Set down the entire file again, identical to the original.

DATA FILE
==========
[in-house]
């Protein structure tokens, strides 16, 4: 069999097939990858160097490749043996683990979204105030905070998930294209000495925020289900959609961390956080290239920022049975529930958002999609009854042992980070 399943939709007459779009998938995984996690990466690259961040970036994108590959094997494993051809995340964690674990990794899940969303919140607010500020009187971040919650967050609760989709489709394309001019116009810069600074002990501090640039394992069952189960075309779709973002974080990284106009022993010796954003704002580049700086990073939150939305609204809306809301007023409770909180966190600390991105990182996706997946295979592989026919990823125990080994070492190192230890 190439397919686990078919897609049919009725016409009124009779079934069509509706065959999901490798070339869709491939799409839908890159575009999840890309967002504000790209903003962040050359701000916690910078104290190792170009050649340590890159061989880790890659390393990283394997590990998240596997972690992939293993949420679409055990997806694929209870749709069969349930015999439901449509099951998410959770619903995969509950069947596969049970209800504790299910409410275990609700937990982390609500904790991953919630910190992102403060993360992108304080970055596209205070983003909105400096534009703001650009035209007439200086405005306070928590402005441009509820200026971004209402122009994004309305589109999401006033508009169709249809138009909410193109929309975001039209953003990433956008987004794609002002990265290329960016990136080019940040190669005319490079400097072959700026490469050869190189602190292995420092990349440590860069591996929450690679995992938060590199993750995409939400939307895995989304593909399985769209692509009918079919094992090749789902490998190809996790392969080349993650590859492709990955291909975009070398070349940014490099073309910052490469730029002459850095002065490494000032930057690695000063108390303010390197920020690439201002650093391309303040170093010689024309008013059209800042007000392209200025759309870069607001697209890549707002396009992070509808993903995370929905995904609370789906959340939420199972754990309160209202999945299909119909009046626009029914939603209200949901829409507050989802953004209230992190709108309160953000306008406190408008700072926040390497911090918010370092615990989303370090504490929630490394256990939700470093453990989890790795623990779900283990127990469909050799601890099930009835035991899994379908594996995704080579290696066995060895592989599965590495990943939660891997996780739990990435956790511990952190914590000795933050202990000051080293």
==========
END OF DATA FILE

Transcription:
[in-house]
């Protein structure tokens, strides 16, 4: 069999097939990858160097490749043996683990979204105030905070998930294209000495925020289900959609961390956080290239920022049975529930958002999609009854042992980070 399943939709007459779009998938995984996690990466690259961040970036994108590959094997494993051809995340964690674990990794899940969303919140607010500020009187971040919650967050609760989709489709394309001019116009810069600074002990501090640039394992069952189960075309779709973002974080990284106009022993010796954003704002580049700086990073939150939305609204809306809301007023409770909180966190600390991105990182996706997946295979592989026919990823125990080994070492190192230890 190439397919686990078919897609049919009725016409009124009779079934069509509706065959999901490798070339869709491939799409839908890159575009999840890309967002504000790209903003962040050359701000916690910078104290190792170009050649340590890159061989880790890659390393990283394997590990998240596997972690992939293993949420679409055990997806694929209870749709069969349930015999439901449509099951998410959770619903995969509950069947596969049970209800504790299910409410275990609700937990982390609500904790991953919630910190992102403060993360992108304080970055596209205070983003909105400096534009703001650009035209007439200086405005306070928590402005441009509820200026971004209402122009994004309305589109999401006033508009169709249809138009909410193109929309975001039209953003990433956008987004794609002002990265290329960016990136080019940040190669005319490079400097072959700026490469050869190189602190292995420092990349440590860069591996929450690679995992938060590199993750995409939400939307895995989304593909399985769209692509009918079919094992090749789902490998190809996790392969080349993650590859492709990955291909975009070398070349940014490099073309910052490469730029002459850095002065490494000032930057690695000063108390303010390197920020690439201002650093391309303040170093010689024309008013059209800042007000392209200025759309870069607001697209890549707002396009992070509808993903995370929905995904609370789906959340939420199972754990309160209202999945299909119909009046626009029914939603209200949901829409507050989802953004209230992190709108309160953000306008406190408008700072926040390497911090918010370092615990989303370090504490929630490394256990939700470093453990989890790795623990779900283990127990469909050799601890099930009835035991899994379908594996995704080579290696066995060895592989599965590495990943939660891997996780739990990435956790511990952190914590000795933050202990000051080293």